Describe the following:
1. The overall DSM classification system.
2. The strengths and limitations of the DSM.
3. How the client's culture, gender, developmental, or lifespan background may contribute toward personal biases and diagnosis.
4. How personal biases might influence the client's diagnosis.
5. Three ways that you, as a future professional, might mitigate or reduce the biases in a diagnosis.
1) The DSM is the classification system for professional use in identifying mental disorders. For example, The Diagnostic and Statistical Manual of Mental Disorders (DSM-IV-TR [APA], 2000 is classified based upon numeric codes that are used to reference a number of disorders listed in the manual as follows: Anxiety Disorders; Delirium, Dementia and Amnestic & Other cognitive Disorders; Substance Disorders; Childhood Disorders, Diseases usually first Diagnosed in Infancy, Childhood, or Adolescence; Dissociative Disorders; Eating Disorders; Factitious Disorders; Impulse Control Disorders; Mental Disorders Due to a General Medical Condition; Mood Disorders; Other conditions that may be a Focus of Clinical Attention; Personality Disorders; Schizophrenic and Other Psychotic Disorders; Sexual Identity Disorders; Sleep Disorders; and Adjustment Disorders.
The DSM classification lists these disorders for purposes of diagnoses and assessment by various professionals. Disorders are classified based on the codes of the International Statistical Classification of Diseases (ICD 10), and are listed along with criteria and features for identification of a specific disorder. For instance, the DSM-IV-TR (4th ed.) allows the practitioner/clinician to utilize multi-axial assessment system: Axis I, Axis II, Axis III, and Axis IV. Axis I lists by which to render a diagnosis for a specific client; Axis I identifies a psychological disorder; Axis II identifies a personality disorder (e.g., mental retardation); Axis III refers to a medical condition, and Axis IV reflects a person's psychosocial and environmental problems (e.g., school, home, work etc.).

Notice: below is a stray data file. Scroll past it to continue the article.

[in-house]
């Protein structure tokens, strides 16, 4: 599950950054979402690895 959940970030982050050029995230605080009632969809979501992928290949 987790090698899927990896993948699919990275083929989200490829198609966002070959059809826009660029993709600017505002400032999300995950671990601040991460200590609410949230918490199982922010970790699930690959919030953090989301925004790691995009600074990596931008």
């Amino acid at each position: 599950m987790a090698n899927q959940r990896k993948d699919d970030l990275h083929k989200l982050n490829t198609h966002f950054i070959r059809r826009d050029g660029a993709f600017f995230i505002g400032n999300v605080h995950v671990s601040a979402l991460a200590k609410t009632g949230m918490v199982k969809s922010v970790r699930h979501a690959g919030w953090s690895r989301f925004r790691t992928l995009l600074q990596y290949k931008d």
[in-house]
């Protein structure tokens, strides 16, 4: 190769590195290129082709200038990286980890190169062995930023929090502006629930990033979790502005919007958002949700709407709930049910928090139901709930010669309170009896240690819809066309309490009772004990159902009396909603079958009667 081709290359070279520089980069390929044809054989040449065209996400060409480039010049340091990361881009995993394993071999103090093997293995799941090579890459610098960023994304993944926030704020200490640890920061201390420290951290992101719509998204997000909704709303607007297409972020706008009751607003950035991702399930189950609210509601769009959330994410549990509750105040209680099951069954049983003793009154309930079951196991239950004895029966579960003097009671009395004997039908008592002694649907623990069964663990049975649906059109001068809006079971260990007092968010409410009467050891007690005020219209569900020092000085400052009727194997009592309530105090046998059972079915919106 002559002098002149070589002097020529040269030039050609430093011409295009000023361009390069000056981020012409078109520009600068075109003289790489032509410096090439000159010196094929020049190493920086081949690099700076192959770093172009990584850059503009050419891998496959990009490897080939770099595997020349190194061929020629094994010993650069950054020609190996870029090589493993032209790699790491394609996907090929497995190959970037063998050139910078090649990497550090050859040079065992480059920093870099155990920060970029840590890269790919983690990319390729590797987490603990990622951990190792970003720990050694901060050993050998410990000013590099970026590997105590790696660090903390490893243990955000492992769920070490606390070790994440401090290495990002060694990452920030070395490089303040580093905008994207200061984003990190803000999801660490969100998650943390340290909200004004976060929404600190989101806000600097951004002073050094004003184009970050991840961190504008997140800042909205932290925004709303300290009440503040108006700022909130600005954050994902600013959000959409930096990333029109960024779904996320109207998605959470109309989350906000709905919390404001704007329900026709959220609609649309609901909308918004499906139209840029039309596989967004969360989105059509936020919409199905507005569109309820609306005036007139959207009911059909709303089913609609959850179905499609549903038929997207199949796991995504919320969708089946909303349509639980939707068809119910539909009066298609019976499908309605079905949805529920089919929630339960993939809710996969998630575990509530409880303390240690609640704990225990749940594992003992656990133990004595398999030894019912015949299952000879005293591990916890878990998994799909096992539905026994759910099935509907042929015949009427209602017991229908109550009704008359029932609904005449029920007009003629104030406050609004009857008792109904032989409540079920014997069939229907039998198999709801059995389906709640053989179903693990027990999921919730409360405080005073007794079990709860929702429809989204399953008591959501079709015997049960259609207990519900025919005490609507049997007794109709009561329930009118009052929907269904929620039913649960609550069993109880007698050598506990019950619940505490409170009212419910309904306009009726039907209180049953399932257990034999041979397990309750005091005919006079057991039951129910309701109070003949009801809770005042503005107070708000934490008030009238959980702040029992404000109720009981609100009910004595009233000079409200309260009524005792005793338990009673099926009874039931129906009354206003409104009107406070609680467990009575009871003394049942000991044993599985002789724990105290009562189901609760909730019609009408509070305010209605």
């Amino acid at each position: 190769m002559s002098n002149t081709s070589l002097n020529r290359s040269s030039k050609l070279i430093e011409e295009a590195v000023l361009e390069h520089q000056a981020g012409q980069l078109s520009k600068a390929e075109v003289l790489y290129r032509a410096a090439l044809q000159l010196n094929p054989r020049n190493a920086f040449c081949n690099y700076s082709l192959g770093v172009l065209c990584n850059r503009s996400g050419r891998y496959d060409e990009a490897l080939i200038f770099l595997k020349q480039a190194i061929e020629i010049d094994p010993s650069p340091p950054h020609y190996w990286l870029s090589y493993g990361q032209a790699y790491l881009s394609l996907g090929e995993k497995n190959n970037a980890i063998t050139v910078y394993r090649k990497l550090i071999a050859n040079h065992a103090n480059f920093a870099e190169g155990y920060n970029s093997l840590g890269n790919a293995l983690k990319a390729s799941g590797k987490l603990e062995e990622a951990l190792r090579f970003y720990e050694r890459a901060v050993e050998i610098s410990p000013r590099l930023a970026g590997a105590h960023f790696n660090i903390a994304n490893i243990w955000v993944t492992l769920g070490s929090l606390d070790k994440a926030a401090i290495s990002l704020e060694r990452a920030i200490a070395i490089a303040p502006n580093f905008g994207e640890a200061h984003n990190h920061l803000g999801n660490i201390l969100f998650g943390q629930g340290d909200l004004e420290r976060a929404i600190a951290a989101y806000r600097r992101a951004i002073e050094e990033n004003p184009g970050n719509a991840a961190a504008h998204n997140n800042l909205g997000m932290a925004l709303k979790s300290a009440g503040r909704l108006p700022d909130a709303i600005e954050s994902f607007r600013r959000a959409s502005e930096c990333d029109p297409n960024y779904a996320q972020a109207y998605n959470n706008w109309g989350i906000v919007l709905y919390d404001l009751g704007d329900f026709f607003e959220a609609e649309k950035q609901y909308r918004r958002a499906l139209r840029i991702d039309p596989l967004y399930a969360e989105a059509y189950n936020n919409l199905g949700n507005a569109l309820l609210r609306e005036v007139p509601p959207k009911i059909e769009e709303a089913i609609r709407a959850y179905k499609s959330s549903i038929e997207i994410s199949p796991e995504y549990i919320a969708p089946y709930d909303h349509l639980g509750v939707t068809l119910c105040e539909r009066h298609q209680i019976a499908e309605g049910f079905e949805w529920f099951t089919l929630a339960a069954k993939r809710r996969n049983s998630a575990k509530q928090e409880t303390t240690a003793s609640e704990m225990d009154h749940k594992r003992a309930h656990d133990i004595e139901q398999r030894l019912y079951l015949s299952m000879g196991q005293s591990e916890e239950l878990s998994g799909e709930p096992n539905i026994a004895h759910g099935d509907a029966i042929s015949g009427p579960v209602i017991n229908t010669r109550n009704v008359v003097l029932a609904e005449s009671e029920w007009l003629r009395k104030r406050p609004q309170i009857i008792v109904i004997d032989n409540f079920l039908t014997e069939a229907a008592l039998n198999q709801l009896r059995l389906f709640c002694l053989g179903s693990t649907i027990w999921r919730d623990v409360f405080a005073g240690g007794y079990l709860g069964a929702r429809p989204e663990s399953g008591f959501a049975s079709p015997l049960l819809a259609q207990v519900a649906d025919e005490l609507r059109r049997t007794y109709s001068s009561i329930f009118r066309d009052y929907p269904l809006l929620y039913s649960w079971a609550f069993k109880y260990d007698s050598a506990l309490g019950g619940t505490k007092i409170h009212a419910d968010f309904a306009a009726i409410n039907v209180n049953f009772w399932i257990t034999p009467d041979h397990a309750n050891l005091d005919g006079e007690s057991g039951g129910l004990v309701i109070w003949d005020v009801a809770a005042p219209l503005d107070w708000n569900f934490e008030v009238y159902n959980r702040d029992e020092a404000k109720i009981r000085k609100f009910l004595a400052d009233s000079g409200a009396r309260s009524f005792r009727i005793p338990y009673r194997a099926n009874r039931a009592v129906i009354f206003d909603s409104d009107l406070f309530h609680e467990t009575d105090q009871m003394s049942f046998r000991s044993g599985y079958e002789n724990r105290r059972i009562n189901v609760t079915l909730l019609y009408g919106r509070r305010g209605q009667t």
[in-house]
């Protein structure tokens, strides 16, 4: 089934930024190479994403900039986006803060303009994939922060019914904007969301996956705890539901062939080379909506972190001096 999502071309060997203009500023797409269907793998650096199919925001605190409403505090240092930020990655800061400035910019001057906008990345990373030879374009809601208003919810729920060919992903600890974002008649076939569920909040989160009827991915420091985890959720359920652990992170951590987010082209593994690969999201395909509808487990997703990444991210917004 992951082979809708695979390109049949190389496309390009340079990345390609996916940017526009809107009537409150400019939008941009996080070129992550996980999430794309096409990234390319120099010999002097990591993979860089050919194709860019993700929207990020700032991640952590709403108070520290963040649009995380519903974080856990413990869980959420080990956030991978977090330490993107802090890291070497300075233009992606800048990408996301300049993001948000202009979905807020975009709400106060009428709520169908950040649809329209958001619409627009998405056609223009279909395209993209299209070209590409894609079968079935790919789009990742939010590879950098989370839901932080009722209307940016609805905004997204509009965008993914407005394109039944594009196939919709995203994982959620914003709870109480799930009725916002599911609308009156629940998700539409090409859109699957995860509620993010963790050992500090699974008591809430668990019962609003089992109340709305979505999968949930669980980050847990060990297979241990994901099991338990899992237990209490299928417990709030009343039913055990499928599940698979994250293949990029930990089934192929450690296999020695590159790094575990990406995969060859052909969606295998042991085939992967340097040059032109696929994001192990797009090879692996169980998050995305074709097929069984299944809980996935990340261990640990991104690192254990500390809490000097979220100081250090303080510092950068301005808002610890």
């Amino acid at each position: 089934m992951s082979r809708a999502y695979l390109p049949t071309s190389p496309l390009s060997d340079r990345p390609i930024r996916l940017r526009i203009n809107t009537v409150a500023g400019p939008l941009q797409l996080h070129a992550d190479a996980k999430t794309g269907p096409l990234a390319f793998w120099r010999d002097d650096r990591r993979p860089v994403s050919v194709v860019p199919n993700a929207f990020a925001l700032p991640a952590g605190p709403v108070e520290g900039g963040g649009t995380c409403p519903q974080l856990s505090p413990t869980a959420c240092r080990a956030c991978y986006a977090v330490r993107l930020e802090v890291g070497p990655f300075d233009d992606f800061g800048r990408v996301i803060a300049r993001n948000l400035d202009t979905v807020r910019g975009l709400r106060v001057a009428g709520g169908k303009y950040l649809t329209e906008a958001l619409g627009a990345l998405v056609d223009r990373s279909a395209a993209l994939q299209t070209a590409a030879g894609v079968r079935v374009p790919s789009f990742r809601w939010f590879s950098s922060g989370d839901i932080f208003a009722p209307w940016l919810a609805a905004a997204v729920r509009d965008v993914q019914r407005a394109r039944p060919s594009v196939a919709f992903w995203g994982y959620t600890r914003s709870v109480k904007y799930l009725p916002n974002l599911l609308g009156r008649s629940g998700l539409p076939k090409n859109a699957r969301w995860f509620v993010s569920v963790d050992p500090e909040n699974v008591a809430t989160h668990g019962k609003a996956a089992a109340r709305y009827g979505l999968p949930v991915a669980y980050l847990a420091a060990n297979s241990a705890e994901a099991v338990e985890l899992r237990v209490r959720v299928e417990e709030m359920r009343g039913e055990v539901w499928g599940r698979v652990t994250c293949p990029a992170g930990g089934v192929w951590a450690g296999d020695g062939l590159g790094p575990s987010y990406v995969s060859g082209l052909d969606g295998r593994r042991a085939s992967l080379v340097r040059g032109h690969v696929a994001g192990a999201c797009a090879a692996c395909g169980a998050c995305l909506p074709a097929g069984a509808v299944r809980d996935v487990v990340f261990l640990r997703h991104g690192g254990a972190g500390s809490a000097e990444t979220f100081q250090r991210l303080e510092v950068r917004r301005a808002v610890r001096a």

In the manual of the DSM V (APA, 2013), this multiaxial assessment system has been eliminated; and some changes have been made. As an example, the basic characterization for Schizophrenia (Personality Disorder) in the DSM-IV-TR [APA], 2000) stays the same in the 5th edition of the manual. However, some changes have been made in terms of ...
This solution discusses DSM diagnoses from the perspective of culture, gender, developmental and life considerations.